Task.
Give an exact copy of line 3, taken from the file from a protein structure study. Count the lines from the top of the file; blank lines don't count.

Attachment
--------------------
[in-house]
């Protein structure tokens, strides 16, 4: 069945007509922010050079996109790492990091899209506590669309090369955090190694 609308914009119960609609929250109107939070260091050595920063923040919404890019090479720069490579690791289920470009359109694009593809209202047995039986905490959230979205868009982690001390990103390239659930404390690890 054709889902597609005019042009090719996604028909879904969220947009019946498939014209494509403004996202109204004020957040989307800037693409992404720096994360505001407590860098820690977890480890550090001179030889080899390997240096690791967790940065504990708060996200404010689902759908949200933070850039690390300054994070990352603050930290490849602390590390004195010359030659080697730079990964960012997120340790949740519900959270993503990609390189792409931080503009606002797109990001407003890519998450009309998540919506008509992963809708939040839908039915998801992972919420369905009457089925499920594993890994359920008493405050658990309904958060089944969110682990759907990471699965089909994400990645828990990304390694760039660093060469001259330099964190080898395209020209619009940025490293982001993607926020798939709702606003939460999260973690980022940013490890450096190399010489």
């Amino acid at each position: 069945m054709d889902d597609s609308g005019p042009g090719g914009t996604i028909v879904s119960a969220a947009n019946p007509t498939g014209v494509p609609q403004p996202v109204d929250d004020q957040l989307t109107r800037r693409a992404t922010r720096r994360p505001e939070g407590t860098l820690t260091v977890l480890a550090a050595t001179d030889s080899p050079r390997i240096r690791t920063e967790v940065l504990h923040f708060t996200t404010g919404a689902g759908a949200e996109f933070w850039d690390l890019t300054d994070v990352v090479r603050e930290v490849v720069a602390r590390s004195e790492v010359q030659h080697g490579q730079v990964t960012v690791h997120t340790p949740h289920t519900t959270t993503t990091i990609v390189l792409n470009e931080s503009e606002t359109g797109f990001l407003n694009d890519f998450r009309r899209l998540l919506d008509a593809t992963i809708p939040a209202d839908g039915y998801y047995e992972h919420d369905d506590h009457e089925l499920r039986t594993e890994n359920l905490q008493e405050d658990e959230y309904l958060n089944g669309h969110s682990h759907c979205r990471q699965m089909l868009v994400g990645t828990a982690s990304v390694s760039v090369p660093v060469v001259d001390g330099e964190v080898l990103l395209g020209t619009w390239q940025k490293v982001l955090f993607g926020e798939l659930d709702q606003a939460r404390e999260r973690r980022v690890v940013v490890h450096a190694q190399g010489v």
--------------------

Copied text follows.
């Amino acid at each position: 069945m054709d889902d597609s609308g005019p042009g090719g914009t996604i028909v879904s119960a969220a947009n019946p007509t498939g014209v494509p609609q403004p996202v109204d929250d004020q957040l989307t109107r800037r693409a992404t922010r720096r994360p505001e939070g407590t860098l820690t260091v977890l480890a550090a050595t001179d030889s080899p050079r390997i240096r690791t920063e967790v940065l504990h923040f708060t996200t404010g919404a689902g759908a949200e996109f933070w850039d690390l890019t300054d994070v990352v090479r603050e930290v490849v720069a602390r590390s004195e790492v010359q030659h080697g490579q730079v990964t960012v690791h997120t340790p949740h289920t519900t959270t993503t990091i990609v390189l792409n470009e931080s503009e606002t359109g797109f990001l407003n694009d890519f998450r009309r899209l998540l919506d008509a593809t992963i809708p939040a209202d839908g039915y998801y047995e992972h919420d369905d506590h009457e089925l499920r039986t594993e890994n359920l905490q008493e405050d658990e959230y309904l958060n089944g669309h969110s682990h759907c979205r990471q699965m089909l868009v994400g990645t828990a982690s990304v390694s760039v090369p660093v060469v001259d001390g330099e964190v080898l990103l395209g020209t619009w390239q940025k490293v982001l955090f993607g926020e798939l659930d709702q606003a939460r404390e999260r973690r980022v690890v940013v490890h450096a190694q190399g010489v």